• "Because the purpose of business is to create a customer, the business enterprise has two--and only two--basic functions: marketing and innovation. Marketing and innovation produce results; all the rest are costs. Marketing is the distinguishing, unique function of the business." - Peter F. Drucker. – Matthew Flynn May 4 '12 at 21:33
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    @MatthewFlynn - If you go to any CEO and ask whether they would rather double the number of customers while cutting their profits in half or double their profits while cutting the number of customers in half, I can pretty much guarantee that they'll vote in lockstep to increase profits. Creating customers is useful only to the point that creating customers creates profits. It is the purpose of making profits that drives the marketing and innovation that create customers. – Justin Cave May 4 '12 at 21:41
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I like the answers so far, but I want to give my own perspective to this.

There is such a thing as a BAD CUSTOMER

I am not saying that the clients of your ERM tool are necessarily bad customers, but the CEO is probably privy to certain information that normally isn't disclosed with software developers. He is probably already well aware of at least a rough estimate to provide the requested features but may also already be well aware of what those clients are willing or able to pay for such functionality. It is very likely that these clients wouldn't have the budget to pay for extra features on an OLD project, and believe me, adding features to OLD software is extraordinarily expensive and difficult. Users are not the only stakeholder to consider, unfortunately.

Now others have pointed out that the main responsibility of a CEO is to ensure that the company makes profit and this correct, however there is another equally as important role that the CEO plays and that establishing company mission, long term goals and company focus. Granted this important role plays a much tinier role in publicly traded corporations where the majority of the shareholders are seeking short term gains, however in many private small to mid-sized corporations the shareholders tend to be making a longer term committment so they have a vested interest in a CEO that lays the foundation for long term success.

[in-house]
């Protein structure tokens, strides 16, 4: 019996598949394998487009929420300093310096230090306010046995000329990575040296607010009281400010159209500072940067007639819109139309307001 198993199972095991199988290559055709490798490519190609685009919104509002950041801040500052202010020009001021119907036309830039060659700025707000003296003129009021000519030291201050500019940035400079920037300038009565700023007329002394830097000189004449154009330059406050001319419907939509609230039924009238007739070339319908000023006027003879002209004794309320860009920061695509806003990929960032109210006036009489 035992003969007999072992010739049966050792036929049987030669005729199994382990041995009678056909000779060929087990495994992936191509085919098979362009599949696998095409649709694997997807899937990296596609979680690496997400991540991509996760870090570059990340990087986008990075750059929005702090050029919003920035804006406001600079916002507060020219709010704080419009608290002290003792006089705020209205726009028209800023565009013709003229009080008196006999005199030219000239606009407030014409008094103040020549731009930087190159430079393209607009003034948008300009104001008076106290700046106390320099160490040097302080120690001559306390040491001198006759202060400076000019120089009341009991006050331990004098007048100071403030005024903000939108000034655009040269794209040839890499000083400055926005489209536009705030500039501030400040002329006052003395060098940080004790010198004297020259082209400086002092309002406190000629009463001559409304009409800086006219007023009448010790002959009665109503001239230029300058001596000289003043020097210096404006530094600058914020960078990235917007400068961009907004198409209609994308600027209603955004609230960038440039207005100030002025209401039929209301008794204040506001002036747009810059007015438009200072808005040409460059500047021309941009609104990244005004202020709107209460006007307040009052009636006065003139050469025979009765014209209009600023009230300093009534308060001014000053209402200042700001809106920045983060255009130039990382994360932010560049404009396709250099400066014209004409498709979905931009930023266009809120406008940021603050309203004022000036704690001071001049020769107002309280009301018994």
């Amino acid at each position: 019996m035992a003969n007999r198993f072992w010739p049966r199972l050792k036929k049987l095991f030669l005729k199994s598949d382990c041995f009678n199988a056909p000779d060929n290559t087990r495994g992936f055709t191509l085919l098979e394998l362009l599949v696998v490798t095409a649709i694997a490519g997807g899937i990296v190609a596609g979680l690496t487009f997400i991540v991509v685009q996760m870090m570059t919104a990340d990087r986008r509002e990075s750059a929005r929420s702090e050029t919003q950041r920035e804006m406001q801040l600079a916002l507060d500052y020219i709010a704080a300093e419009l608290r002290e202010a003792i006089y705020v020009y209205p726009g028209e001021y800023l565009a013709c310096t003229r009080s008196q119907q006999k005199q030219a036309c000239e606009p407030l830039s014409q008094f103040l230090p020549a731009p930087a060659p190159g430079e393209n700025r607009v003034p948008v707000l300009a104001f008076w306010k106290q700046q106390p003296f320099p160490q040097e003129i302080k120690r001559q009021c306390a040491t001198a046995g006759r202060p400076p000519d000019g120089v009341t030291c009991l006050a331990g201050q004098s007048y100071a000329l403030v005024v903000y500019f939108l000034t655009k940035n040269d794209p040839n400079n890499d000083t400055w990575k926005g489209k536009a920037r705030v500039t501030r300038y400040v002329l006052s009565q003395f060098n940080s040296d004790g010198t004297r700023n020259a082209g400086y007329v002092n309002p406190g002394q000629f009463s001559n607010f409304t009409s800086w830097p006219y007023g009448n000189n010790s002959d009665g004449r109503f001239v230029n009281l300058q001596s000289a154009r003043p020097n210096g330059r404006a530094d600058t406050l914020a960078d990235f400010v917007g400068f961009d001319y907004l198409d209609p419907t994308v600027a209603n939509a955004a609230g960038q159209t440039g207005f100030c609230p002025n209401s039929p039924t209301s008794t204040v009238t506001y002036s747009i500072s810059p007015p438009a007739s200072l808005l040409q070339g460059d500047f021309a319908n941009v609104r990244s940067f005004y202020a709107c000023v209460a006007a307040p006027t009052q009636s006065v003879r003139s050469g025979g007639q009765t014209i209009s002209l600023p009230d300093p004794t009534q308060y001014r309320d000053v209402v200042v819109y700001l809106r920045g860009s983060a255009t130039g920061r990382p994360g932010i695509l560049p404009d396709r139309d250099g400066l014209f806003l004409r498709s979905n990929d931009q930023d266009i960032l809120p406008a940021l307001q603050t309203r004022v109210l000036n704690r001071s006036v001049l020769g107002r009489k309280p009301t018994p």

Where am I going with this? Assuming they do have the money to pay for such things you have the consider if this older product is a relic and out of place within the company mission and goals. Consider the history of Wells Fargo the mega bank that once had humble beginnings as an express mail carrier, and safe delivery company during the mid 19th century during the gold rush of the western United States. At one point they had decided to abandon that fiercely competitive market as a lost cause and eventually refocused and became a bank. When refocusing it is detrimental to have any attention wasted on activities that don't fall in line with that goal, because even if the old goal here will make a little bit of money, it doesn't fall in line with the long term growth goals of the company in a market they are trying to expand and reprioritize into.

The CEO may be wanting you to focus your energies primarily on the future endeavors and is merely wishing you to provide minimal support for customers they are no longer interested in.

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    +1 Also note that they may not be 'bad customers' so much as this being a 'bad product' - better to transition them to some other product, or other high level business strategy. – Kirk Broadhurst May 10 '12 at 5:37
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The concept you're looking for is called "lifetime customer value"

http://en.wikipedia.org/wiki/Customer_lifetime_value

Look at your company's customer-retention rate, and calculate how much more money they'd make if it increased by even a small amount (5% for example). If that number is large enough, executives will listen.

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    This question deserves a more detailed answer than this. Please keep in mind that short, simplistic answers are not a service to the community. – Nicole May 5 '12 at 8:45
  • @NickC: I understand and agree in general, however, lifetime customer value is not a simplistic concept, and wikipedia.org explains it better than I can, hence the link; the OP's precise political situation is unknowable (my personal opinion is that he/she is wasting his/her breath) – Steven A. Lowe May 31 '12 at 2:17
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You might be able to suggest adding features that help sell other products.

My company has renewed development in an older product by increasing the interaction between it and our newer product. So customers come to us interested in the new product, and we say if you also buy this product you get these additional features added by it, therefore up-selling them with a product that is stable and low-maintenance.

I'm not sure if anything like this could work for you, but its one way to get renewed funding of an older product.